WWII aircraft elicits memories
MARTINSBURG – Jerry Barker of Williamsburg remembers piloting a B-24 bomber during World War II when he was a young man in his early 20s.
Now 95 years old, Barker stood Wednesday on the grounds of the Altoona-Blair County Airport, in front of two vintage World War II era bombers flown into the airport as part of the Wings of Freedom Tour.
“They weren’t made for comfort,” Barker said. “Everything about them was built for utility.”
His granddaughter, Bonnie Butler of Roaring Spring, brought Barker to the airport to see the warbirds. She said her grandfather didn’t talk about the war when he was younger. So she appreciates the stories he tells now and the chance to see the type of aircraft he flew over Germany.
“It leaves me in awe of the courage it took for him to go into that aircraft and on those missions,” the granddaughter said.
“That was a good airplane,” Barker said of the B-24.
He recalled one mission where his crew destroyed a German fighter before the fighter destroyed them.
And he recalled another mission when his aircraft returned to base with 200 bullet holes.
“When I got done with 35 missions, I had beat all the odds,” Barker said.
The Wings of Freedom Tour, sponsored by the Collings Foundation of Stowe, Mass., visits an average of 110 locations annually in 35 states. It allows patrons to crawl inside the restored aircraft and it offers rides, weather permitting.
“We do this for all the veterans and the younger generations,” said pilot Jim Harley of Akron, Ohio, who has been flying for the foundation for about 10 years. “When I first started, it was the World War II veterans who were showing up for our tours. Now it’s the veterans with family members who want to know more.”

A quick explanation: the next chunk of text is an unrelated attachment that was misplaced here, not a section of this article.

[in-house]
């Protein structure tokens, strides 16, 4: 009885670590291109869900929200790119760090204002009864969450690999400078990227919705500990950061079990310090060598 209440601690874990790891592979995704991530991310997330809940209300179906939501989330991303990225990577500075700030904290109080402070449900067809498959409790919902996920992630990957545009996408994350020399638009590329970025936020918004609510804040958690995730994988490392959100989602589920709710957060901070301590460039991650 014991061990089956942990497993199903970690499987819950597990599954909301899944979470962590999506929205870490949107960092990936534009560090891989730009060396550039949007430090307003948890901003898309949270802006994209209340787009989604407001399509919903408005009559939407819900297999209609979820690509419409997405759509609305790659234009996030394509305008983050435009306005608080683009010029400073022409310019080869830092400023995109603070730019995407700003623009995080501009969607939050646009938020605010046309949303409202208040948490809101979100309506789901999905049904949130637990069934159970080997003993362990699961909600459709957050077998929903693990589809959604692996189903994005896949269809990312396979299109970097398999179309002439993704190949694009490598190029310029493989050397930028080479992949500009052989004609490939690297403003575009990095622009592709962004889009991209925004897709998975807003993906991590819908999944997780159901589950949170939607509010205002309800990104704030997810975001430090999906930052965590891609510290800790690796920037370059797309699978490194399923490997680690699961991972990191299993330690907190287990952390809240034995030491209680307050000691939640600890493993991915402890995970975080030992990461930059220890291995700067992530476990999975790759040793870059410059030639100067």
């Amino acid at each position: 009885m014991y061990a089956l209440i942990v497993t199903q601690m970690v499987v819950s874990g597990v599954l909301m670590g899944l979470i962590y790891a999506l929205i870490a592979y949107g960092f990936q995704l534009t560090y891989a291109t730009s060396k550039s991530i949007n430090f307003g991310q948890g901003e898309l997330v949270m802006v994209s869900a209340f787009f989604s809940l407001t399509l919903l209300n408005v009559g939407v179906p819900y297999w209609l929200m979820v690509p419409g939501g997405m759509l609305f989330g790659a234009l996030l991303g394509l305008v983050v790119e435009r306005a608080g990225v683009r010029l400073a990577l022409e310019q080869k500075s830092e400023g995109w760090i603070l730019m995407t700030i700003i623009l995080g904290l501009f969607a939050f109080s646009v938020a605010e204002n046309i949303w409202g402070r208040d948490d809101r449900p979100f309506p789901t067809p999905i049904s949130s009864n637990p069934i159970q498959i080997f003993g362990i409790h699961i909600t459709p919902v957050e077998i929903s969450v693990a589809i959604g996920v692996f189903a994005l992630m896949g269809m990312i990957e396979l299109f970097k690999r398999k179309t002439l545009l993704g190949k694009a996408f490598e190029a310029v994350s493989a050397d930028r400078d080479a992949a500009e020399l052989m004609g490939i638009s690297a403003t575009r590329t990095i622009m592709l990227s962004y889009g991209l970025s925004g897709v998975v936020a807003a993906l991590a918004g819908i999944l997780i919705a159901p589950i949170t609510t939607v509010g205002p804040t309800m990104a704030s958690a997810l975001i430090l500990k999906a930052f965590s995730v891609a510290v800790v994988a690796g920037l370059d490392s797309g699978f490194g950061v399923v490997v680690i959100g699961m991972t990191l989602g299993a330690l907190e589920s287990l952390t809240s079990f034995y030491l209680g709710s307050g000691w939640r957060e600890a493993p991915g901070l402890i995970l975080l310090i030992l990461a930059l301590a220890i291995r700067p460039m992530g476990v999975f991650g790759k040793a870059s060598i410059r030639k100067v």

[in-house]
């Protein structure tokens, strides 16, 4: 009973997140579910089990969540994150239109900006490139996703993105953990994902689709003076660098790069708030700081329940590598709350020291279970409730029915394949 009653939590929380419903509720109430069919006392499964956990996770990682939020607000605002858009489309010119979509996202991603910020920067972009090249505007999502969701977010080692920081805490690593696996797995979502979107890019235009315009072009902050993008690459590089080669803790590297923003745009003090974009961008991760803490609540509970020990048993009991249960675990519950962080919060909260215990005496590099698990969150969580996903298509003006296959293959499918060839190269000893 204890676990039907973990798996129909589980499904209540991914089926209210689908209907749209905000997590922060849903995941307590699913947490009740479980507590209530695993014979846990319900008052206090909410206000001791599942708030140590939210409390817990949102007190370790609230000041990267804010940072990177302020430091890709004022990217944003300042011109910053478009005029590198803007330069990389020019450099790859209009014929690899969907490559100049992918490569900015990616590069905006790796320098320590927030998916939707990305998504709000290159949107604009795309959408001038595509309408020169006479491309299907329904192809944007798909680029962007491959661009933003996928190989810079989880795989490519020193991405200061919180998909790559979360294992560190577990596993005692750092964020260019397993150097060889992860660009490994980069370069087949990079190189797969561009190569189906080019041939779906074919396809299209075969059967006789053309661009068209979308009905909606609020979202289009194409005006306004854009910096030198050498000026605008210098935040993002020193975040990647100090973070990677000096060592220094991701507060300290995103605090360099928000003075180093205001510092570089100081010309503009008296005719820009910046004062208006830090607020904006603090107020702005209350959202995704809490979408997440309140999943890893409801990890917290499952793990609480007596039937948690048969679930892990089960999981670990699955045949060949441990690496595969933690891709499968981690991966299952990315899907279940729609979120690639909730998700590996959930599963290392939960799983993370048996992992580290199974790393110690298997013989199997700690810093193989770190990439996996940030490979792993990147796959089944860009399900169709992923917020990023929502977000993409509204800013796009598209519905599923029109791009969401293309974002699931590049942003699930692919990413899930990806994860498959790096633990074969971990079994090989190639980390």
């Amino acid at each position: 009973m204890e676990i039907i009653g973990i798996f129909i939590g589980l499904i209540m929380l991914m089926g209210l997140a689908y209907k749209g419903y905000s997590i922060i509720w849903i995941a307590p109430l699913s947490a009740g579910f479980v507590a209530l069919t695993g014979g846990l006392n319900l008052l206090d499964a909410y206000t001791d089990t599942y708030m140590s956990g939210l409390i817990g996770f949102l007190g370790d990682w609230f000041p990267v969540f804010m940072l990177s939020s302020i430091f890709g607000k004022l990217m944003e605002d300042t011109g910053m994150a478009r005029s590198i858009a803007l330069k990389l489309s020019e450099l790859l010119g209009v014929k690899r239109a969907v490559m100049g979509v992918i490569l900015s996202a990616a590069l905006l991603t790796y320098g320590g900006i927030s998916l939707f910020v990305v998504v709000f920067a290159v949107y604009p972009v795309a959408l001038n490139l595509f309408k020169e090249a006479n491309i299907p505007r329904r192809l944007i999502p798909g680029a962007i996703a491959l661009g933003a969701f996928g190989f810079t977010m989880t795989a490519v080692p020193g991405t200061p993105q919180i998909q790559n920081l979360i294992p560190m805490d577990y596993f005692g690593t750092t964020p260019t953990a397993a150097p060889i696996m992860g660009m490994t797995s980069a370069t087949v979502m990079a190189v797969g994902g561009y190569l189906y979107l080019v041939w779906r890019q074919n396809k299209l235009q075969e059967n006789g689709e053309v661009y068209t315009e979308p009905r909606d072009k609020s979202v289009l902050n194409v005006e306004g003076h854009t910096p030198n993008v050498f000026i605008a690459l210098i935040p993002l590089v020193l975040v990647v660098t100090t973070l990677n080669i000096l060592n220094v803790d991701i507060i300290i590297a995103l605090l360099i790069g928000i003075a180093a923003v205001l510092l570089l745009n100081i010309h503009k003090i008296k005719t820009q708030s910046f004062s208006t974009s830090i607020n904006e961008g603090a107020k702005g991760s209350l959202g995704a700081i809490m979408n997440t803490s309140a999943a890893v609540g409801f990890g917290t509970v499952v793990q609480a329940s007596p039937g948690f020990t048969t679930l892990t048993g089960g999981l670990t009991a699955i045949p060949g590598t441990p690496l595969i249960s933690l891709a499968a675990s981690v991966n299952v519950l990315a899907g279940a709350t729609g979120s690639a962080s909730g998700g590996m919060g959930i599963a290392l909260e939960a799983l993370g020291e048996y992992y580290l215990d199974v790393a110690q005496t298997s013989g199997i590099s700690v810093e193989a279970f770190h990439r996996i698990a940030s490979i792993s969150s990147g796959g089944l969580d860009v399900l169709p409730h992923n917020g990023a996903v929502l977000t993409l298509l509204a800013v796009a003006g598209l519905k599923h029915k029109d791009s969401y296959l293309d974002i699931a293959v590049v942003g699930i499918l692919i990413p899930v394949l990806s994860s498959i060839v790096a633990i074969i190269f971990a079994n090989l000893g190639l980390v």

“A lot of family members want to go too,” said fellow pilot Mac McCaulley who flys the B17. “They want to experience and see what the veteran went through.”
What they learn, Harley said, is that the aircraft is cramped, loud and primitive.
While the Collings Foundation has brought vintage aircraft several times to the Altoona-Blair County Airport, Wednesday’s patrons included some first-timers.
“I’ve never seen them here before,” said Jack Weaver, 88, a World War II Army veteran from Saxton who came to the airport on a bus trip arranged by the Van Zandt VA Medical Center. But he remembers planes like the ones on display.
“They were flying over Germany,” Weaver said. “I crawled all over Germany.”
“I used to fly those planes,” said Andy Leja of Ebensburg who was on the same bus trip. “They seem smaller than I remember, not as huge as I thought they were when I was 25, I think.”
“I seen a couple of them come down,” said George Coughenour of Hollidaysburg, a World War II Navy veteran. “But I was never on one.”
Willard and Laura Gunnett, longtime Clappertown residents now living in Homewood at Martinsburg, said the airplanes brought back memories of how they met during the war while in the midst of the Pacific Ocean, on a transport ship which eventually docked in New Guinea.
Willard, a Blair County native, was a B-29 radio operator and waist gunner. Laura, a Kansas native, was in the Women’s Army Corps. They have been a couple ever since.
Mirror Staff Writer Kay Stephens is at 946-7456.